Surprise, surprise … my critique of Dr. Ornish’s recent “meat kills!” nonsense drew the ire of a vegetrollian. These people show up and now and then, always singing from the same hymnal. More than four years ago, I wrote a long post to answer them so I don’t have to waste time writing the same replies over and over in comments. I decided it’s time for an updated version. I’ll be busy this week, so this is probably my last post until Monday.
Dear Vegetarian Evangelists:
Since you keep showing up on my blog and trying to convert me to the Church of the Holy Plant-Based Diet, I’ve decided it’s time once again to explain, in this new and improved post, why you’re wasting your time. You seem like nice people and all, but really, this is getting tiresome. Every time I answer the doorbell, you stand on my porch and repeat the same old sermons by the same old preachers: Joel Fuhrman, Neal Bernard, John McDougall, Dean Ornish, T. Colin Campbell, etc. This may surprise you, but I don’t find those sermons any more convincing on the 100th repetition than I did on the 10th.
Perhaps I’d pay attention if I actually heard a new sermon now and then, but sadly that’s never the case. So in the future, when you ring the bell, I’m going to simply refer you to this post and bid you good-day.
I know some of you will label this as closed-minded. That’s because to an evangelist, the definition of “closed-minded” is “does not agree with me.” The truth is, I’m being polite. Even though I believe your religion is based on a mixture of emotions and faulty reasoning, I don’t show up on your doorstep and try to talk you out of it. Unlike you, I don’t get emotionally involved in other people’s dietary choices. If you believe it’s better for humans to shun animal foods, please do so. I don’t really care.
But you obviously care very much that I eat meat, since you keep trying to convince me I shouldn’t. Sometimes it seems as if you all got together and said, “There’s a meat-eater who lives in that blog over there! We must take turns showing up on his doorstep and preaching to him until he sees the light!” I give you credit, by the way, for attempting to cloak your arguments in something resembling science. You apparently noticed the “Meat is Murder!” tactic just makes me laugh, so you’ve taken to presenting the same sentiment as a health issue.
Nice try, but it isn’t going work, and I’m going to explain why. I’m not foolish enough to think I’ll change your minds — evangelists aren’t swayed by evidence, as Eric Hoffer explained brilliantly in his book The True Believer – but I figure there’s an outside chance you’ll finally realize I don’t find your arguments the least bit persuasive, in which case you actually might give up and go away.
WHY I’M AN EX-VEGETARIAN … AND WHY I THINK VEGETARIAN EVANGELISTS ARE FULL OF BEANS.
I’ll start with the reason that’s the least valid scientifically, but frankly the only one that ultimately matters to me: my own experience. I was a vegetarian for several years (yes, I’m a fallen-away believer) yet somehow never experienced all the magic health benefits promised to me by your preachers. I did, however, experience arthritis, asthma, psoriasis, gastric reflux, restless legs, lower back pain, irritable bowel, fatigue, slow but consistent weight gain, listlessness, depression, frequent colds, canker sores, cavities, and receding gums that required grafts.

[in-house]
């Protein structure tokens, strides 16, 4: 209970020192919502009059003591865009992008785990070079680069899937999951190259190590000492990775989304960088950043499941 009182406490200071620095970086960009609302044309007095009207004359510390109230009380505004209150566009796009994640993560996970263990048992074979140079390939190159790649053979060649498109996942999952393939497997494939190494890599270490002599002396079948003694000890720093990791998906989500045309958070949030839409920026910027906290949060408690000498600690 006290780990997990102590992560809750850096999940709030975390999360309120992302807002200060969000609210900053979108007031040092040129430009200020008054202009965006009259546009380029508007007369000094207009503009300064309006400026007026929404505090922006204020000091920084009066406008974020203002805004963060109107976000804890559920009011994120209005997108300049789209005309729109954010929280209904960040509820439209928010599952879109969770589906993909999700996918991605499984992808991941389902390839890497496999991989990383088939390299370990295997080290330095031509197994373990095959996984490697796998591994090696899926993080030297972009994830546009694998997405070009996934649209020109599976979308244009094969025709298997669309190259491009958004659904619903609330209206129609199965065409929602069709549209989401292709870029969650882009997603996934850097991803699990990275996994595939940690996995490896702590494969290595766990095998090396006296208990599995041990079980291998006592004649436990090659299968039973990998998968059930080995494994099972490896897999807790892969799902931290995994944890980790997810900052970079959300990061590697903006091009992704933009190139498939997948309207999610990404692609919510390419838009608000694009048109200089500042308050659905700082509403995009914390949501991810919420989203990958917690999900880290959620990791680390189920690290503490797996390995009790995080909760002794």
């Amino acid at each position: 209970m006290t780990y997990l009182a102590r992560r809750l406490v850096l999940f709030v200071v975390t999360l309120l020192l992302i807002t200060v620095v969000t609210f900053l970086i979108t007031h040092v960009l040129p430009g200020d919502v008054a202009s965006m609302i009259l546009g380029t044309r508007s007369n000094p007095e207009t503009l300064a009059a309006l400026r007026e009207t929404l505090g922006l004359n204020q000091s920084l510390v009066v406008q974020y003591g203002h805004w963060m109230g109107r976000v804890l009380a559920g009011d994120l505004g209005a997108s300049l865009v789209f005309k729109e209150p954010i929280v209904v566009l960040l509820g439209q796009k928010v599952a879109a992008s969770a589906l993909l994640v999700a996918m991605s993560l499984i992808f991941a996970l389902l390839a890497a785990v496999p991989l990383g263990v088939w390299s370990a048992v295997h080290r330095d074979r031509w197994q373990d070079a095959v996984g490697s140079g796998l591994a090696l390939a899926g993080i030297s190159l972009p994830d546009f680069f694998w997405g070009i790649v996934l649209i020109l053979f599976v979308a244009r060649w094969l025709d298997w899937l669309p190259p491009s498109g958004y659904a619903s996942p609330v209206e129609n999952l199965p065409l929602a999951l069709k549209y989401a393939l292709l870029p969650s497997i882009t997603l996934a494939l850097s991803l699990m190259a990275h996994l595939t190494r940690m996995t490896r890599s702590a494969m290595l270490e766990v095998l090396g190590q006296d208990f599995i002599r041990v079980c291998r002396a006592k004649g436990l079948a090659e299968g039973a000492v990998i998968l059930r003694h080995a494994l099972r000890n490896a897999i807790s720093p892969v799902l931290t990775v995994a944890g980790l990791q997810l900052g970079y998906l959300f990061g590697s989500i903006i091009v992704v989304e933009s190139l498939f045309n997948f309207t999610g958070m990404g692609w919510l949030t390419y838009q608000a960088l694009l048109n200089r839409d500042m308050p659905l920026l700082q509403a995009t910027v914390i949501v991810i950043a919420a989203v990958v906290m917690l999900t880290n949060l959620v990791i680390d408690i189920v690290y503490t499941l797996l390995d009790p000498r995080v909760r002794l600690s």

None of those ailments was caused by sugar consumption, because I already knew sugar was a sin and didn’t indulge except on very rare occasions. I’ve since learned that some of those ailments were likely caused by a lack of fat and cholesterol in my diet, while others were likely caused by the gluten and lectins found in grains.
Now that I’ve gone over to the dark side of low-carb/paleo eating, I don’t suffer from those ailments anymore — not one. It’s also no longer a battle to keep my weight down. I’m 56 years old, but look and feel better than when I was 36. I’m almost never sick and, unlike most people my age, I don’t take any prescription drugs. My only appointments with doctors in the past five years have been for regular checkups or to treat an injury.
Given my personal history, I don’t really care how much cherry-picked evidence bean-eaters like Ornish and McDougall can cite, because my body told me they’re wrong. I listen to my body. If I whack myself in the head with a rubber mallet and my body says, “You know, that gave me a headache and made me dizzy,” I’m not going to do it again – even if you cite a Fuhrman study concluding that head-whacking improves mood and prevents sexual dysfunction.
I also have to consider the experiences of my friends and acquaintances. I’ve known plenty of vegetarians over the years, and as far as health status goes, I wouldn’t trade places with any of them. They’re all on prescription drugs. I’ve seen them suffer from arthritis, auto-immune diseases, bone degeneration and cancer, to name just a few. One vegan friend in Los Angeles had to undergo extensive dental surgery because she lost half the bone mass in her jaw.
But of course, those are mere anecdotes and therefore aren’t scientifically valid. Now, you and I both know you’re only interested in the so-called “science” that supports your religion, but since you insist on pretending otherwise, I’ll deal with your science (ahem, ahem) as well.